Dominican University of California
 

Oral Presentations - Guzman 202

Presentation or Panel Title

Shifting Identity/Shifting Discourse: Re-Naming in Contemporary Literature by Jeffrey Eugenides, Salman Rushdie and Zadie Smith

Location

Guzman 202

Start Date

4-24-2015 11:00 AM

End Date

4-24-2015 11:15 AM

Department

Graduate Humanities

Student Type

Graduate

Faculty Mentor

Dr. Thomas Burke

Presentation Format

Oral Presentation

Abstract/Description

Names are a social connector, symbolizing personal identity, familial relationships and ancestry. While names are fundamentally personal, so too are they political: names signify personhood and demand recognition by the symbolic order of language, culture and community. Re-naming one’s self is an empowering act of self-definition; re-naming others is an attempt to codify, contain and censure identity. Re-naming emerges as a compelling theme in contemporary transnational literature, appearing in three notable 21st century texts: Zadie Smith's White Teeth (2000), Jeffrey Eugenides' Middlesex (2002) and Salman Rushdie's literary memoir Joseph Anton (2012). These texts depict stories of diaspora, the migration or dispersal away from a homeland. Communities of diaspora negotiate between two cultures: an originary culture and the culture of the new geographic location. From these negotiations emerge a third, hybridized identity. Acts of re-naming parallel diasporic experience, embodying negotiation between two distinct identities: a former identity and a newly named identity. Re-naming serves as a compelling theme for understanding the ontology of hybridity, and this presentation will demonstrate how acts of re-naming call for more plural epistemologies of identity and belonging.

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Apr 24th, 11:00 AM Apr 24th, 11:15 AM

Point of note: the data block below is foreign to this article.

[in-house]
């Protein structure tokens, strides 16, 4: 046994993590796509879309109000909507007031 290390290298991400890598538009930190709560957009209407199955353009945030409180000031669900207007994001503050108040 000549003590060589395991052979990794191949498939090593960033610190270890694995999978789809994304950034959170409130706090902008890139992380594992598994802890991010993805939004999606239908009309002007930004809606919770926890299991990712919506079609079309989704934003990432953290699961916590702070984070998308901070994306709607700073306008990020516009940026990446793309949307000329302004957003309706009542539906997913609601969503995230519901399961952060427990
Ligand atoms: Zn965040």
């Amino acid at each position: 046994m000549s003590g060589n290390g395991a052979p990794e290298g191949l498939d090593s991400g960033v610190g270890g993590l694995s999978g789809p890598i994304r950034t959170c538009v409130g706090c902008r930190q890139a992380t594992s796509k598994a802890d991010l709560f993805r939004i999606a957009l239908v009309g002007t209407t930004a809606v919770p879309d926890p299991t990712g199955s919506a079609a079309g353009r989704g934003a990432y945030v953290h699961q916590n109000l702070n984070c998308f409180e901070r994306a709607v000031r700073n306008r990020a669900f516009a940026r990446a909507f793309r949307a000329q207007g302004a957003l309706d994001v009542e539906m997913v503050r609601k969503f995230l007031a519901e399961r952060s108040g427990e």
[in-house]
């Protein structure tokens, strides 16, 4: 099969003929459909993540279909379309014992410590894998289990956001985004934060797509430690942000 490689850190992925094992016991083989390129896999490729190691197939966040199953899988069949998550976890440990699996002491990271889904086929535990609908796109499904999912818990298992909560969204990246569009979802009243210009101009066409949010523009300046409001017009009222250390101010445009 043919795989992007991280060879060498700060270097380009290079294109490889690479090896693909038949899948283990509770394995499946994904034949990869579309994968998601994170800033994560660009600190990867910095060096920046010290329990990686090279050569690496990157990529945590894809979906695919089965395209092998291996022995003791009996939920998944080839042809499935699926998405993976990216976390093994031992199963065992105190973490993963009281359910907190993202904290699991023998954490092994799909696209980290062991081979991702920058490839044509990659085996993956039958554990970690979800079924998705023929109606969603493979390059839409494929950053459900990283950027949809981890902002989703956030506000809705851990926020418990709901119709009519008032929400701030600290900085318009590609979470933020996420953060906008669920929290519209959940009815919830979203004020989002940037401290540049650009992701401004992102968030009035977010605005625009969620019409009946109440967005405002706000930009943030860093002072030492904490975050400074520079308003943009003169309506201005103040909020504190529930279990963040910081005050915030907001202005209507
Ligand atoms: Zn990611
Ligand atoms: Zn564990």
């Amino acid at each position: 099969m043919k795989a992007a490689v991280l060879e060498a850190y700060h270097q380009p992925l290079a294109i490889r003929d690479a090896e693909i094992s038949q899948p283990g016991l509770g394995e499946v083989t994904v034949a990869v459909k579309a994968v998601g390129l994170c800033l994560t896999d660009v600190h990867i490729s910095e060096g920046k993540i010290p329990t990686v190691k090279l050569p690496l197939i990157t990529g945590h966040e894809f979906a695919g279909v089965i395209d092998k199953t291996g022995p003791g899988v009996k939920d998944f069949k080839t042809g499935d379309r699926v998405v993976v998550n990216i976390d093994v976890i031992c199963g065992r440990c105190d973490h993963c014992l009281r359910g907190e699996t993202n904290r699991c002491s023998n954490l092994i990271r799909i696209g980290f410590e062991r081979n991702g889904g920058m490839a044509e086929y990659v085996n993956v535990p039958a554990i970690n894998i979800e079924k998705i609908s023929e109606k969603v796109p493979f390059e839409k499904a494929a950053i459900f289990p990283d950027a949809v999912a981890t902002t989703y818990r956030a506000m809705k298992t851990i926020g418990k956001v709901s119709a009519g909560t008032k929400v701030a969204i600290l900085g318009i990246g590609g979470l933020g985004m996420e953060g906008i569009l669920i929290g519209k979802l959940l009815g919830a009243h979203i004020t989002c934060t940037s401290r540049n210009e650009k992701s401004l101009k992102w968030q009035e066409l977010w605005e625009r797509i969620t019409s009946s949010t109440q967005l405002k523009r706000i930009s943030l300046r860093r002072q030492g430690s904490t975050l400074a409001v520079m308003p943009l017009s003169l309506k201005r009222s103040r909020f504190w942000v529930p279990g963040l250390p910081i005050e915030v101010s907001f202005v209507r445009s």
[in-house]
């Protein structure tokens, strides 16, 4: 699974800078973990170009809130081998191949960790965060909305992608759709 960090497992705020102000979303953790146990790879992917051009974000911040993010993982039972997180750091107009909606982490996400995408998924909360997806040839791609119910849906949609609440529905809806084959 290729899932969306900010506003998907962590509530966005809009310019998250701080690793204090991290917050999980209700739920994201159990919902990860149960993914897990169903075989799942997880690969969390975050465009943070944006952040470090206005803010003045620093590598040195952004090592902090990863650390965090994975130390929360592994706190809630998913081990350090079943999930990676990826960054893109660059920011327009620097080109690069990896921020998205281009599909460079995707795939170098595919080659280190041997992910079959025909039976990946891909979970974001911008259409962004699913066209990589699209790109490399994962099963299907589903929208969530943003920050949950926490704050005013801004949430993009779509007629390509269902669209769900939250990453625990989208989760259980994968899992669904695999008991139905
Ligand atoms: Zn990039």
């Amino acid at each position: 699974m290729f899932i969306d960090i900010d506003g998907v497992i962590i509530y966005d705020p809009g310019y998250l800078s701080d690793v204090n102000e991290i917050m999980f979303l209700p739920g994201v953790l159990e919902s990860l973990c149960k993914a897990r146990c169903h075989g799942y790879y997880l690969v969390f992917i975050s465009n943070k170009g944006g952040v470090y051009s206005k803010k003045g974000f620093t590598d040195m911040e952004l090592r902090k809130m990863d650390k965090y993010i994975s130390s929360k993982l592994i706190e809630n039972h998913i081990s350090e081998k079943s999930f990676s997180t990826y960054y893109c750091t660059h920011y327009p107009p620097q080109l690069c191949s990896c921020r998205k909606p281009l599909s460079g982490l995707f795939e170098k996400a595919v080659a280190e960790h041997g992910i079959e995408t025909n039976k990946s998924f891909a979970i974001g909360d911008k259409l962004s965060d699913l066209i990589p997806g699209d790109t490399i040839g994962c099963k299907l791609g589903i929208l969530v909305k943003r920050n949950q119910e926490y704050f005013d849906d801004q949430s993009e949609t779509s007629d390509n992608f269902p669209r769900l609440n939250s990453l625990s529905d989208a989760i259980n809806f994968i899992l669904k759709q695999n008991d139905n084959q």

Shifting Identity/Shifting Discourse: Re-Naming in Contemporary Literature by Jeffrey Eugenides, Salman Rushdie and Zadie Smith

Guzman 202

Names are a social connector, symbolizing personal identity, familial relationships and ancestry. While names are fundamentally personal, so too are they political: names signify personhood and demand recognition by the symbolic order of language, culture and community. Re-naming one’s self is an empowering act of self-definition; re-naming others is an attempt to codify, contain and censure identity. Re-naming emerges as a compelling theme in contemporary transnational literature, appearing in three notable 21st century texts: Zadie Smith's White Teeth (2000), Jeffrey Eugenides' Middlesex (2002) and Salman Rushdie's literary memoir Joseph Anton (2012). These texts depict stories of diaspora, the migration or dispersal away from a homeland. Communities of diaspora negotiate between two cultures: an originary culture and the culture of the new geographic location. From these negotiations emerge a third, hybridized identity. Acts of re-naming parallel diasporic experience, embodying negotiation between two distinct identities: a former identity and a newly named identity. Re-naming serves as a compelling theme for understanding the ontology of hybridity, and this presentation will demonstrate how acts of re-naming call for more plural epistemologies of identity and belonging.